- Breaches: Accidental breaches of contract that prevent you from being able to fulfill a contract.
- Defense costs: In case of mistakes that bring you to court, E&O insurance will take care of your legal fees.
Business Owner’s Policy
A business Owner’s Policy (BOP) is similar to an insurance package. It includes property coverages such as building and business personal property and some aspects of General Liability coverage. BOP insurance is a great way to buy new small business insurance encompassing many factors. You can also add coverage for items such as business interruption, which will cover you in the event that you cannot operate your business and generate income.
There are aspects of both General Liability and Commercial Property insurance within BOP. If you find yourself within a lawsuit, the court fees and lawyer fees pile up quickly; BOP will keep you covered.
Cyber risks are very real. Data breaches, cyber extortion, identity theft, damage to reputation, loss of income, and data loss are unfortunately more common than ever, so having Cyber Liability insurance will ensure you do not fall victim to significant financial loss from hackers or other cyber threats.
For any business that uses a car, this insurance is legally necessary and also very protective. Whether you run a pizza restaurant with a delivery service or a daycare that picks up children from school, personal auto insurance will not cover you in the event of an accident. Therefore, this is where Commercial Auto insurance comes in and keeps you covered to avoid unnecessary loss.
Differences Between Coverage
Although there are many similarities between General Liability, Worker’s Compensation, business owners' policy, Professional Liability, and Product Liability, there are most certainly differences as well. It is very important to understand these differences and know what coverage your business should carry.
- Workers Compensation vs General Liability
These are very important policies covering completely different aspects of your business. General Liability covers your business if a lawsuit arises, such as legal fees, expenses, settlements, and judgments.
Workers Comp specifically covers your employees for work-related injuries, medical expenses, missed wages, and death. It also covers lawsuits for work-related injuries where General Liability does not.
- BOP vs. General Liability
The main difference is the lack of ability to add Property insurance to a General Liability policy. General liability does not allow customizations, while BOP can become an umbrella policy and be tailored to what your specific needs require.
- Professional Liability vs. General Liability
Designed to protect from lawsuits resulting from your professional services, Professional Liability is not for everyone. General Liability is completely different in that it pays for bodily injury and property damage claims. Especially if you run your business out of your home, as many therapists do, there are risks associated with clients coming to see you. General Liability and Professional Liability both protect you, but are associated with two completely different protection needs.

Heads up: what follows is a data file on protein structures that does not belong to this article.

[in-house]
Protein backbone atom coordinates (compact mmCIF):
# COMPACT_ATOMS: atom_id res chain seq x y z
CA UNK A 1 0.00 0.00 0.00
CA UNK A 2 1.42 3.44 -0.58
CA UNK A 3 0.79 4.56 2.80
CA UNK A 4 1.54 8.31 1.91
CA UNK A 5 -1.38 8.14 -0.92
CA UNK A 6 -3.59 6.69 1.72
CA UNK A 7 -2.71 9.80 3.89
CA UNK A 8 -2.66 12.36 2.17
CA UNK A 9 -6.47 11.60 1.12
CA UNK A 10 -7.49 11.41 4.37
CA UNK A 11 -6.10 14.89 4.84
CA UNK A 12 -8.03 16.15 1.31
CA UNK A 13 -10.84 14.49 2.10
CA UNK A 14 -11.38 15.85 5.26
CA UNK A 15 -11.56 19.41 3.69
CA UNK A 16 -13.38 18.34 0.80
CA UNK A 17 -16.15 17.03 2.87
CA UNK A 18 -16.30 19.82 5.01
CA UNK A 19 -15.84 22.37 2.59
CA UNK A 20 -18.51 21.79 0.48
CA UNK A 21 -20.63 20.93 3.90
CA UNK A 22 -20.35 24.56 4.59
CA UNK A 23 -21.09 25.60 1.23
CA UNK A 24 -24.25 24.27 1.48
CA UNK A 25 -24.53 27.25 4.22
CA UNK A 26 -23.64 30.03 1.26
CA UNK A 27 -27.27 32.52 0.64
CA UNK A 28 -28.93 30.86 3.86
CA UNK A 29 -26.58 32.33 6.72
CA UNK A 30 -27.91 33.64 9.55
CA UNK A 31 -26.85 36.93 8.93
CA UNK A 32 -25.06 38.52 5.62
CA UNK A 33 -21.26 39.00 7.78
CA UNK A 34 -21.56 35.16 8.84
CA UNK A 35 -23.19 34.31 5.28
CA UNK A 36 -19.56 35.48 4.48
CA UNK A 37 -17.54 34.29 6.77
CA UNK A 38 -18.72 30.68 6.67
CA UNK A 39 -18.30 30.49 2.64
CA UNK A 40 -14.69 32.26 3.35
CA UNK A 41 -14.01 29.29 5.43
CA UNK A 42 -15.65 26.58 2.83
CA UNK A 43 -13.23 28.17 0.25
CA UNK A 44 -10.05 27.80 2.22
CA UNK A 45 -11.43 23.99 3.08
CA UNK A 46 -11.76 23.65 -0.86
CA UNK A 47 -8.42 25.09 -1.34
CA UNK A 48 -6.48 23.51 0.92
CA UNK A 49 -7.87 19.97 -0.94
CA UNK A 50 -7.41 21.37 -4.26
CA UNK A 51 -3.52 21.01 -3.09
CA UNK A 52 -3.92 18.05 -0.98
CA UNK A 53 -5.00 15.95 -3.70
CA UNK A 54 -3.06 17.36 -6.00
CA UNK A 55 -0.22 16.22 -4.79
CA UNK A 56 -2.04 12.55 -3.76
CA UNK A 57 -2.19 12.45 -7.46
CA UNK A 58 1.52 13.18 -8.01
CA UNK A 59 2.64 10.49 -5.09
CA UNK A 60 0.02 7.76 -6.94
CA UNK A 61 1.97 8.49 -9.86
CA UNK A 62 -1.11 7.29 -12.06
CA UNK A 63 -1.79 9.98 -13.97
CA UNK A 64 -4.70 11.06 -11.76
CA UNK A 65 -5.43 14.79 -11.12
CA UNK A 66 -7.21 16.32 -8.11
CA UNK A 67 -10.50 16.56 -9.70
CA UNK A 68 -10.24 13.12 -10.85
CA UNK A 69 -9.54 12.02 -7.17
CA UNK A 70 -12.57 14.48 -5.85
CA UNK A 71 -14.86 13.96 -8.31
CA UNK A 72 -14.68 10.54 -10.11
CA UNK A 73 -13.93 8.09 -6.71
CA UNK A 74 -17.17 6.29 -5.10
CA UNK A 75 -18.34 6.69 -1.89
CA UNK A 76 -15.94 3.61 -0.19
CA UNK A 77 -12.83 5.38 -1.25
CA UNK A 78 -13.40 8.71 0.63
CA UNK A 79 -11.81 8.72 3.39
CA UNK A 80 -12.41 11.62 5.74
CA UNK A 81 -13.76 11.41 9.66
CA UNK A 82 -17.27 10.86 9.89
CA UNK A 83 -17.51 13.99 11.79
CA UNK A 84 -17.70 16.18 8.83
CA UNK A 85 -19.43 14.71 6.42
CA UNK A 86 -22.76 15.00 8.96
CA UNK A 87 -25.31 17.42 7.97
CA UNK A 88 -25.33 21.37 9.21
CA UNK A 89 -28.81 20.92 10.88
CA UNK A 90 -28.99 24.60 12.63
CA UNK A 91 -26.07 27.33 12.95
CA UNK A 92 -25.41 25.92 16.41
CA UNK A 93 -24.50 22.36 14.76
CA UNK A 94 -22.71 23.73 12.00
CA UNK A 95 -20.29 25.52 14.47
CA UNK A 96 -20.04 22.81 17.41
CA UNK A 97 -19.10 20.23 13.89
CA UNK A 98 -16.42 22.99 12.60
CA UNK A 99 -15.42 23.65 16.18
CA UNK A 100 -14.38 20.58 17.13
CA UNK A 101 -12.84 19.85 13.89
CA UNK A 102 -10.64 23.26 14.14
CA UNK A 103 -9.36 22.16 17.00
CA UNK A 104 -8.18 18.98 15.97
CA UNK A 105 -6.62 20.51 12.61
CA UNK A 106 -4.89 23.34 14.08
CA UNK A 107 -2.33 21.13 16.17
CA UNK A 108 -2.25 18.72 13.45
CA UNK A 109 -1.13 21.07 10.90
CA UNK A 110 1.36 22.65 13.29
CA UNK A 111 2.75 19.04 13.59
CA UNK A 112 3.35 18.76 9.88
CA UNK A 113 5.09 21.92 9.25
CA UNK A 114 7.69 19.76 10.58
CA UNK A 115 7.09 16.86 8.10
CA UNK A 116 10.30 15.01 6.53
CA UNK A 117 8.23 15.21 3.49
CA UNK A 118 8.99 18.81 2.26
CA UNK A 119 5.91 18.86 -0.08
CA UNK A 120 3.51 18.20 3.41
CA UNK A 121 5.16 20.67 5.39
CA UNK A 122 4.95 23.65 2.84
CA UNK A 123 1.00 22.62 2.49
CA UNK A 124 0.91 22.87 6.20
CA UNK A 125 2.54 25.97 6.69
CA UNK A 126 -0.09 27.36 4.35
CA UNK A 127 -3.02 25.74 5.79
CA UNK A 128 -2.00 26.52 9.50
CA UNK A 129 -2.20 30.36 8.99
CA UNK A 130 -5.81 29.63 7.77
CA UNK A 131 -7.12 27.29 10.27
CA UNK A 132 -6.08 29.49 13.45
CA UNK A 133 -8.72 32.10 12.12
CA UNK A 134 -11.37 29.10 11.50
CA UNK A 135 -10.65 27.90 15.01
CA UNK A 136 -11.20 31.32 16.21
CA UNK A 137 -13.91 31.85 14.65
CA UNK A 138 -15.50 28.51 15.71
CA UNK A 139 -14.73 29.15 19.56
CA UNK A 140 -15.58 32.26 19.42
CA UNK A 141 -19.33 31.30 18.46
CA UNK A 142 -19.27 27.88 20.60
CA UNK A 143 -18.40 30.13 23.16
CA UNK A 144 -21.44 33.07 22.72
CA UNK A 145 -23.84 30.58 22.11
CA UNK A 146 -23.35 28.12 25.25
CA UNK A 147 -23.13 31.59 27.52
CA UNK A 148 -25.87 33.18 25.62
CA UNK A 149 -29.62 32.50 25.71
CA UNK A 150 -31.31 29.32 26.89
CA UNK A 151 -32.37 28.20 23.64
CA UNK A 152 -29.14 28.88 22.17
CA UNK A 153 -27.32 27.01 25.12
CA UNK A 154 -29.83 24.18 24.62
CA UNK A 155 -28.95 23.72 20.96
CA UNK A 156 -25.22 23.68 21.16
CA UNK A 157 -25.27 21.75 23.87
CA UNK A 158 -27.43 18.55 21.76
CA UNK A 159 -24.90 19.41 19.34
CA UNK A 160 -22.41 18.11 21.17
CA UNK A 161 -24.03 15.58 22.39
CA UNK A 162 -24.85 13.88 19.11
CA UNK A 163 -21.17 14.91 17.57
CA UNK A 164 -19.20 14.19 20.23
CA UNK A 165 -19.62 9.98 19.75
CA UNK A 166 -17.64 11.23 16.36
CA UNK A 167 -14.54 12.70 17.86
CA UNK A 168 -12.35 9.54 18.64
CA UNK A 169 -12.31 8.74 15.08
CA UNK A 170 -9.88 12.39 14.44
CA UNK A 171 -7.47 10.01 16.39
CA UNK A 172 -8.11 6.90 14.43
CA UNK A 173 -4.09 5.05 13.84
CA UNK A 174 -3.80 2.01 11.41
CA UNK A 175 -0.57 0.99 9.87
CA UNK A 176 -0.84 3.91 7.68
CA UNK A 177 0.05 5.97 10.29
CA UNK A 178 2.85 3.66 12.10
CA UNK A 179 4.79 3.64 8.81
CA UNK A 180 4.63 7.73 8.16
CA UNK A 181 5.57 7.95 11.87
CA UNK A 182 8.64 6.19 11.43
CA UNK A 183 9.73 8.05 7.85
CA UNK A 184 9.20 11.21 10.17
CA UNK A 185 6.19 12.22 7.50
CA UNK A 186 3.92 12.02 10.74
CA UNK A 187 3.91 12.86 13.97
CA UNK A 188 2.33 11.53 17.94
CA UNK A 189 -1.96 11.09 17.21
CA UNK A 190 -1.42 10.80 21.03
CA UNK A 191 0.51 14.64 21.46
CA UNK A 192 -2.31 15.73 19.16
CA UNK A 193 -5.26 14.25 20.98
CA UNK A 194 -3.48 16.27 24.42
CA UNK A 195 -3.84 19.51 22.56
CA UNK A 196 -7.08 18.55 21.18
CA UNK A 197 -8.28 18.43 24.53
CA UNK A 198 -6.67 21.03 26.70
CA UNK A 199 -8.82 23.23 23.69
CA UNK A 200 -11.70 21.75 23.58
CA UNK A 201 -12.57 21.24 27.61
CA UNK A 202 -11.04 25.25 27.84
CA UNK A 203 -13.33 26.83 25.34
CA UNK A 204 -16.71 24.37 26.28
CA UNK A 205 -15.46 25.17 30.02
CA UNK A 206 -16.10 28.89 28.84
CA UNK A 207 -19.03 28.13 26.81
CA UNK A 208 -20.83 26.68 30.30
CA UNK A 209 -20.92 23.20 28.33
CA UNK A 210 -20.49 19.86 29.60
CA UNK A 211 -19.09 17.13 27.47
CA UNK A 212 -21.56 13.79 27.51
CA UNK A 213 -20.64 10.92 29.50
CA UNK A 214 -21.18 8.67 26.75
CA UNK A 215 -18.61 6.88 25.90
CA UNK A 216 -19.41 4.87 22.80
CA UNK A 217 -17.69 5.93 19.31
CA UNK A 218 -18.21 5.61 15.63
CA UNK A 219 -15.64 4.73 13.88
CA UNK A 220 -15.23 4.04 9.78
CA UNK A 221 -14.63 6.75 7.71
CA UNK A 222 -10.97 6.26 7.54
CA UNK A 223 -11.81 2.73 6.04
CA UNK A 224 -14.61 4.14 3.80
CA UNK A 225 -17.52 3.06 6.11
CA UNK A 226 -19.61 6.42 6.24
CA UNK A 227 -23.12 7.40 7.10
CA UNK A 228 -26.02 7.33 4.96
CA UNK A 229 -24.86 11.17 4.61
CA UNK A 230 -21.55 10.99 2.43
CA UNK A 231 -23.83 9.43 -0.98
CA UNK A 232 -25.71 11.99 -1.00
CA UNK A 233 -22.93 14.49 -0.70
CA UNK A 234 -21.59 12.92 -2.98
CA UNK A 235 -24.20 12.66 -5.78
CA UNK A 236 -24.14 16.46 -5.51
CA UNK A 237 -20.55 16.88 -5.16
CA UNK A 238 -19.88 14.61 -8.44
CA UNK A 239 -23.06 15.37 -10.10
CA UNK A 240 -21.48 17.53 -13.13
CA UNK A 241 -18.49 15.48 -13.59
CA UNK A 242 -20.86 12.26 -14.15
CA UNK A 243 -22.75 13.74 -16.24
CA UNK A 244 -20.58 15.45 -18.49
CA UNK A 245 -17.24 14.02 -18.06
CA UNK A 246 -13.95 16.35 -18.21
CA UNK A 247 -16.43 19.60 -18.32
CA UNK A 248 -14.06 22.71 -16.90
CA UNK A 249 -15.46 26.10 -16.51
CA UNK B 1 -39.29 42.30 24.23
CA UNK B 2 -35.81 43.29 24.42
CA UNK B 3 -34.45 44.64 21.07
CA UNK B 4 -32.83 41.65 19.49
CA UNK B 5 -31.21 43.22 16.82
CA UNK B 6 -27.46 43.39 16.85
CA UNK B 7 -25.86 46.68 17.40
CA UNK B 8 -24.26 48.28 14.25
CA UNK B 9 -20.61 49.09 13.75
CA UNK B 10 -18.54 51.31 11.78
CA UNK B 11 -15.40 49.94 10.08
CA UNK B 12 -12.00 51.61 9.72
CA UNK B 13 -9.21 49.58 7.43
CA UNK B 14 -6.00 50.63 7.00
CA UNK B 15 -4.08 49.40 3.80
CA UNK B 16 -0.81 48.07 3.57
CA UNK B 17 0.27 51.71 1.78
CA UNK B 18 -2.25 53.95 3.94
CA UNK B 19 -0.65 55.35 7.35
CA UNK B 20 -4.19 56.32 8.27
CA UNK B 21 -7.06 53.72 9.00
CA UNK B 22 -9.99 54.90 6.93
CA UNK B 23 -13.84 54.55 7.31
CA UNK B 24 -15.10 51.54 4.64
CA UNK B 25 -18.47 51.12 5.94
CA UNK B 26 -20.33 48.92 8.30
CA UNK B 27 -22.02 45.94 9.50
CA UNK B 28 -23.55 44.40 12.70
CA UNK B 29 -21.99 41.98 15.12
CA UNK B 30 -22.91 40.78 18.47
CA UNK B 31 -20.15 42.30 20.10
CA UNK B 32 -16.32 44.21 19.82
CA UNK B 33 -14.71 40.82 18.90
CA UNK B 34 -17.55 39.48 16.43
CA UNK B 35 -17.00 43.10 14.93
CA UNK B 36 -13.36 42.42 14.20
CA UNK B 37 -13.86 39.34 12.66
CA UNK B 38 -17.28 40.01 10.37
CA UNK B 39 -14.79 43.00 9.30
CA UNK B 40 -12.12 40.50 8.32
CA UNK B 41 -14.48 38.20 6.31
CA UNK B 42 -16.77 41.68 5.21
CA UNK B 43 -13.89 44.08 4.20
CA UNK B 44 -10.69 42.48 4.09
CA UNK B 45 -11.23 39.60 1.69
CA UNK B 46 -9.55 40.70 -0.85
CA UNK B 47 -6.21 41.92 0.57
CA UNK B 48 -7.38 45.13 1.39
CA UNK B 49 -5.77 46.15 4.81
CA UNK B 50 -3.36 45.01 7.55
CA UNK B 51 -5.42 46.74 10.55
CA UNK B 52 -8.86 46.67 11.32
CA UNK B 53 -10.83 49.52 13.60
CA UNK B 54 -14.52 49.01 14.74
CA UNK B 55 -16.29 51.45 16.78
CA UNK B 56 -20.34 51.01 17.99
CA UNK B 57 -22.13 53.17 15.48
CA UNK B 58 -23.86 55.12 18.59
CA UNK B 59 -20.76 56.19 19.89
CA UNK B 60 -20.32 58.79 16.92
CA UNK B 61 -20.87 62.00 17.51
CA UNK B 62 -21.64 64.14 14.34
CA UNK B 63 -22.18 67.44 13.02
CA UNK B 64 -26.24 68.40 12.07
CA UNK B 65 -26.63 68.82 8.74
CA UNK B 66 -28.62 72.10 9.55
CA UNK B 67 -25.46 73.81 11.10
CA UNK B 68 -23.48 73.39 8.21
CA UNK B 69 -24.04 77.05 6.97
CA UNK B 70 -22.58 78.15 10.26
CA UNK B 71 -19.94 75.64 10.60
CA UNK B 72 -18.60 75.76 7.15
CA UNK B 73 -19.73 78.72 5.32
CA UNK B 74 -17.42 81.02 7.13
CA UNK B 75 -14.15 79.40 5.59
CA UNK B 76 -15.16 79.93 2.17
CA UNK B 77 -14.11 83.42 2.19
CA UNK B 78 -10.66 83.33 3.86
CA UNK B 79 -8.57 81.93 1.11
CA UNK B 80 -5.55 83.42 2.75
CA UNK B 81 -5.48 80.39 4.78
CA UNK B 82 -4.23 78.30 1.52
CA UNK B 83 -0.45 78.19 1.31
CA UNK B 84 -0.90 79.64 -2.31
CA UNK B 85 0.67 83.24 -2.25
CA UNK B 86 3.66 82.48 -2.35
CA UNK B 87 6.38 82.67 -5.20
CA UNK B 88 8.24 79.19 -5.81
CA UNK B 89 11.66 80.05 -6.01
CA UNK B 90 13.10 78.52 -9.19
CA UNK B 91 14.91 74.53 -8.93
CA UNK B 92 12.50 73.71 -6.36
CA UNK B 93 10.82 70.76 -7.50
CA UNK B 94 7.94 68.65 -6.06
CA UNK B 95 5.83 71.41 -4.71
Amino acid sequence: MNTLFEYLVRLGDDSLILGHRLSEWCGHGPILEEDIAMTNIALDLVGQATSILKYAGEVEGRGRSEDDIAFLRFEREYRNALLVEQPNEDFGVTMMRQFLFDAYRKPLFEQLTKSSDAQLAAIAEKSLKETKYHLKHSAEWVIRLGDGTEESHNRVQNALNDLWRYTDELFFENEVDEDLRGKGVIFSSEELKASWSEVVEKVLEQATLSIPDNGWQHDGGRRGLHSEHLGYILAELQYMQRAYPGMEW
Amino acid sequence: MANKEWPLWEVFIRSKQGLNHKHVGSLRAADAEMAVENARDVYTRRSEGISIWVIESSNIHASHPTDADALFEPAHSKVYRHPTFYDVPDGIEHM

Benefits of Business Insurance
There are several benefits to obtaining business insurance for your small business:
- Cover for damage: Small business insurance can be helpful in cases of damage to a person or property, whether caused by your business or an unforeseen external source. If an employee has an accident on the job, a customer gets injured on your property, or a natural disaster creates damage to your business property, insurance can pick up the tab on repair costs.
- Business reputation: Having insurance means that you can recompense partners, customers, or third parties when something happens. That can make the difference between repairing relations versus not if you are able to make right what may have wronged your stakeholders.
- Business continuity: Insurance can help replenish funds or repair damage that would otherwise stop or negatively impact the business being able to conduct its normal operations. If your store gets damaged after a storm, for instance, and you don’t have the capital to get it fixed, business insurance can mean the difference between being able to reopen and going out of business.
- Risk-sharing: Business insurance means you don’t bear the entire burden of any act that might otherwise have the potential to disrupt, including to extreme extents, as in bankrupting your business. The insurance pays, and you can continue operating your business as usual.
How Much Does Business Insurance Cost?
Business insurance costs vary depending on a few factors, including the type of small business insurance you seek, what industry you are in, and the amount of risk your business is facing, based on both the type of business you own and your individual business history.
Other factors, such as the location of the business, can factor into the cost of small business insurance, including if your business is located in a place that may be more prone to severe weather events or theft. The size of your business will also impact the potential cost of your small business insurance premium. The larger your footprint is and the more employees you have, the more the cost may be.
How Do You Get Business Insurance?
You can apply for small business insurance in much the same way you would for personal insurance or in the same way a large business might seek insurance. Start by understanding what type of insurance you might need and for what purpose. Then ensure you have your business documents in order, including your business identification number and any history of insurance claims. You may need other details like the number of employees your business has and any physical location of your business. It may help to do some scenario planning in your head to get an idea of what level of coverage you might be seeking based on potential outcomes.
Where To Find Small Business Insurance?
Small business insurance is something many entities offer, including the most common large insurance companies, as well as smaller insurance entities. An insurance broker can be a traditional and trusted way of learning more about your options. Sites like BusinessLoans.com can also help you compare shops to see your choices and make the right decision for small business insurance.
Are you ready to get down to business?
Start your application and get a free quote in minutes or call (646) 844-9933 anytime.